School with no pupils to close permanently
A SMALL school that re-opened this year with no pupils is to be shut down permanently.
The Department of Education said there was "no alternative" to closing Tír na nÓg PS in Ballyclare.
It will be wound up in January next year, months earlier than originally proposed.
It becomes the twentieth school approved for closure or merger by civil servants since the collapse of the executive in 2017.
The present Tír na nÓg PS was officially opened in 1973 and replaced a school that had been built in 1886.
Pupil numbers had been in decline for some time and plummeted after its sustainability was first highlighted.
It was among the schools listed in Education Authority's annual action plan in 2018/19.
Then, its total enrolment was 17 with no pupils admitted to P1. There were 60 empty desks.
It was proposed that the school should close down in August of next year.
However, the Council for Catholic Maintained Schools (CCMS) confirmed in September that there were no longer any pupils enrolled.
Even before it reopened in September with no pupils, CCMS argued keeping it open was not a feasible option.
There would be pressure on staff to deliver a broad and balanced curriculum, to mixed aged classes, while its budget deficit was increasing, the council said.
CCMS also considered different models including shared education, federation and amalgamation, but ruled these out.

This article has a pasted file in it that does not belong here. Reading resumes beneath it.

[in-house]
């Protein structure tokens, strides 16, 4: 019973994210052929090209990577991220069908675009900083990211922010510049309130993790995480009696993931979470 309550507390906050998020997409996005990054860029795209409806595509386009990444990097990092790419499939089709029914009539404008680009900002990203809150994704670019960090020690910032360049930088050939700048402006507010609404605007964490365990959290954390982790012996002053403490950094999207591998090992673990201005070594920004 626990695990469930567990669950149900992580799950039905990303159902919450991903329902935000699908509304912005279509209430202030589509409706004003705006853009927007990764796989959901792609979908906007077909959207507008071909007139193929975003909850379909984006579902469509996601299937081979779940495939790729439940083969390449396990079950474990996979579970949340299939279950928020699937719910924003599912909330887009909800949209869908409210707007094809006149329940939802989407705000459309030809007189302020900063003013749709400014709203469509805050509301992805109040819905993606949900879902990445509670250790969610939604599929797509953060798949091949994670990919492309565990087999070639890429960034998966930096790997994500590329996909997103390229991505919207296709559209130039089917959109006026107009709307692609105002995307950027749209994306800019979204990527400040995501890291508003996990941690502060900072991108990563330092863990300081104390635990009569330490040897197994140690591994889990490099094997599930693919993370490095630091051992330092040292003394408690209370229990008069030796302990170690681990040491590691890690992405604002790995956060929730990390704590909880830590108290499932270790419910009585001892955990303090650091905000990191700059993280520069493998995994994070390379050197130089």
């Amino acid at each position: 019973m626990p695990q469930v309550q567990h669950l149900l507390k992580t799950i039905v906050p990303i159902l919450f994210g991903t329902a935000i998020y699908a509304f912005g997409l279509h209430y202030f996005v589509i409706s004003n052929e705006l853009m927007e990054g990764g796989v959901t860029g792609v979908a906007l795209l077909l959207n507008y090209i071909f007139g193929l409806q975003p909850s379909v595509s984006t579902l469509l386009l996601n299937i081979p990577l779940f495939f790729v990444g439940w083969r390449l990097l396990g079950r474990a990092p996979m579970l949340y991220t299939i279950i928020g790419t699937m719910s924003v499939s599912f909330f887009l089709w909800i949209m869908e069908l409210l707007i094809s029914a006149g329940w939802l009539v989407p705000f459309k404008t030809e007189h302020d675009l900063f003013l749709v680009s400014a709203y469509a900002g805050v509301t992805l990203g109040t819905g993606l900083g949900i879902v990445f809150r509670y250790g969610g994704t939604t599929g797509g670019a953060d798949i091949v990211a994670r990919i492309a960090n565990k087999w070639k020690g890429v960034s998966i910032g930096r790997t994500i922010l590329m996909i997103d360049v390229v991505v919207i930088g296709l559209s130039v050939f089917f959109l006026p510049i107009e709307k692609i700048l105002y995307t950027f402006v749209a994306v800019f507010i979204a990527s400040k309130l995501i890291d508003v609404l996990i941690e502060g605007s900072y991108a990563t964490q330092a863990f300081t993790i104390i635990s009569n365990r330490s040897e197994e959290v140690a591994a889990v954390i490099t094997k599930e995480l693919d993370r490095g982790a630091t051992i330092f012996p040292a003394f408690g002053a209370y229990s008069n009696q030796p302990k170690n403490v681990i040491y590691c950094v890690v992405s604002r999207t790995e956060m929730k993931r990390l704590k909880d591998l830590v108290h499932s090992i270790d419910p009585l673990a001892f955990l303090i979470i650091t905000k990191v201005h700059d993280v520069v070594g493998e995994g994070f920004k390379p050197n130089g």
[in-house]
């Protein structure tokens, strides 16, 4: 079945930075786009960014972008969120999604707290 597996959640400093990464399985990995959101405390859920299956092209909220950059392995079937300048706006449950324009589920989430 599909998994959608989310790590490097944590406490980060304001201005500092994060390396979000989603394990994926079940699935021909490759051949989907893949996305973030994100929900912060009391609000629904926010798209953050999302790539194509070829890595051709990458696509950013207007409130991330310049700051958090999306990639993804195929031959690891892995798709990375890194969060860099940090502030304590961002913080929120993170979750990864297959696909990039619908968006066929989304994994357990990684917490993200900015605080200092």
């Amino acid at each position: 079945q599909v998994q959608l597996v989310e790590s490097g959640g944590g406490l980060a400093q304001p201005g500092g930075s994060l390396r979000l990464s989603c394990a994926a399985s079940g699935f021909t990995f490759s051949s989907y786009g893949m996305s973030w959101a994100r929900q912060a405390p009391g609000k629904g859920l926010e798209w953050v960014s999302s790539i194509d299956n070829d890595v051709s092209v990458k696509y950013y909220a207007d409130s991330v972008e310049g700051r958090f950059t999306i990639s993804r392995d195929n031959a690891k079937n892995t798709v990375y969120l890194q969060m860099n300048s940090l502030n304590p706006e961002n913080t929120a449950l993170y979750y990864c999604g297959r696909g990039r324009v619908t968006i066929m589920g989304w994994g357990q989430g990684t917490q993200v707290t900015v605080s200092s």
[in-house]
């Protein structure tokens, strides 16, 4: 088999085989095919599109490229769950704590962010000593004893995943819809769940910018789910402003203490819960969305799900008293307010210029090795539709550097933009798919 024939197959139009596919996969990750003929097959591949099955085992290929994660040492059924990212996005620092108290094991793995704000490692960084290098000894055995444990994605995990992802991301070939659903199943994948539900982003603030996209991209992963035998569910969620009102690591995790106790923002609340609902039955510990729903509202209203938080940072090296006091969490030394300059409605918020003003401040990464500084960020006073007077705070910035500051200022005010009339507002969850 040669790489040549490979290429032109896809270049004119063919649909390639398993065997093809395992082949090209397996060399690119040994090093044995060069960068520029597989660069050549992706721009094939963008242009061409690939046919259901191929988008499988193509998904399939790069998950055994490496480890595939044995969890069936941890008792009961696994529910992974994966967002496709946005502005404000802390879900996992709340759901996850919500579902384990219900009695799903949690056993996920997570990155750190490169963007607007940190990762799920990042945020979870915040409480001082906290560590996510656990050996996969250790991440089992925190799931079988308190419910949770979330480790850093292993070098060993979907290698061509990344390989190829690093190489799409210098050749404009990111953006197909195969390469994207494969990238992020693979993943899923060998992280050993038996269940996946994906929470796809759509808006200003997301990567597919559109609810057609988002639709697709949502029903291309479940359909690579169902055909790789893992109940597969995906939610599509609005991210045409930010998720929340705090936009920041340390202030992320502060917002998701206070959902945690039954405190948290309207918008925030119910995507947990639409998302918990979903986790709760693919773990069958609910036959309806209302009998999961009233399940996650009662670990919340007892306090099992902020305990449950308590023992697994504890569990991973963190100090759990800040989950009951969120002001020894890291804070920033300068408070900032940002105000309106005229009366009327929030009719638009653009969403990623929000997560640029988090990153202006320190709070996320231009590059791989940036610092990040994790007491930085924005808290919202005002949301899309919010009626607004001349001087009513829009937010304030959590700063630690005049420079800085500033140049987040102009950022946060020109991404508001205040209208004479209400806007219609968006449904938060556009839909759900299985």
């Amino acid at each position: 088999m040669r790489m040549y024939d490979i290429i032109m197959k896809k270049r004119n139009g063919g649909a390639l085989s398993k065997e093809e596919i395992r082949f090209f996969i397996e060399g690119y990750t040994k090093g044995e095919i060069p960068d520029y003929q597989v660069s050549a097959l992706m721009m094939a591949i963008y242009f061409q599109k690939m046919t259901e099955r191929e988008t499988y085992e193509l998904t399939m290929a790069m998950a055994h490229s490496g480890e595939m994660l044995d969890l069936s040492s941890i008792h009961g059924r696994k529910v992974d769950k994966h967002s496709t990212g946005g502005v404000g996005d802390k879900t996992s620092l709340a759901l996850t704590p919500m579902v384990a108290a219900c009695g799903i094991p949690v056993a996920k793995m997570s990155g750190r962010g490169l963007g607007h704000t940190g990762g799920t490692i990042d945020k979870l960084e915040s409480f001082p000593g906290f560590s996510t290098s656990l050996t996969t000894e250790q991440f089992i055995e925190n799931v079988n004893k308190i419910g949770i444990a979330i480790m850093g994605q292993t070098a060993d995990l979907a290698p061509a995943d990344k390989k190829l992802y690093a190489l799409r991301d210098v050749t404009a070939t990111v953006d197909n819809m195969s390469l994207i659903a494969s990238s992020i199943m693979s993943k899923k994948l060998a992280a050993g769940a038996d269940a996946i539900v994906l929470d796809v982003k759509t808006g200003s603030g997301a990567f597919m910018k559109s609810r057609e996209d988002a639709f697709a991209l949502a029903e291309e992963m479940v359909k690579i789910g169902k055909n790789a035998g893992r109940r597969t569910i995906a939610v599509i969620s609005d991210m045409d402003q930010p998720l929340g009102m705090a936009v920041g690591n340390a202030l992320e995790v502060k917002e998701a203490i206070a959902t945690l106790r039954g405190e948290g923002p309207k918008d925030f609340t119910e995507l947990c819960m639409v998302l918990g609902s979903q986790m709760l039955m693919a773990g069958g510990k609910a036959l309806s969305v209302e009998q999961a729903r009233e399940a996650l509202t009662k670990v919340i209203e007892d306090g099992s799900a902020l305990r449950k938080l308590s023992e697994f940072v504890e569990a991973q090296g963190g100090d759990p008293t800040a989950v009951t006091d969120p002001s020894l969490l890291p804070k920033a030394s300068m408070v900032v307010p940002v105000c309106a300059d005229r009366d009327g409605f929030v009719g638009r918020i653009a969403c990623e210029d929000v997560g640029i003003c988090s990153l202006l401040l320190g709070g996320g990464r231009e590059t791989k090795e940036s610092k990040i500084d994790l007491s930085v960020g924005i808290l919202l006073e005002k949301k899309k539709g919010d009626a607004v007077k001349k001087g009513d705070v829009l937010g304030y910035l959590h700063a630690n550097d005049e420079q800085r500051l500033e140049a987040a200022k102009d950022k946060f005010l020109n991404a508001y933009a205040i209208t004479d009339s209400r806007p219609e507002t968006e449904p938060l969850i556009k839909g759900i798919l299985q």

It also looked at whether it could be transformed into an integrated school, as it was already mixed in terms of nationalities and faith. Of those who remained in the school last year, six identified as Protestant, seven as Catholic and four as other.
A case for change document said, however, there was no evidence of sufficient demand for integrated education in the area, or that there would be a sufficient number of pupils who were Catholic to establish an integrated school.
The schools' governors said they were disappointed that the decision would leave Ballyclare without provision for the Catholic maintained sector.
Department Permanent Secretary Derek Baker confirmed the school would be discontinued earlier than had been recommended.
"Such proposals are often very difficult. This case is different," Mr Baker said.
"In light of the circumstances of the school in terms of enrolment and admissions numbers described so starkly there is no alternative to closure of the school."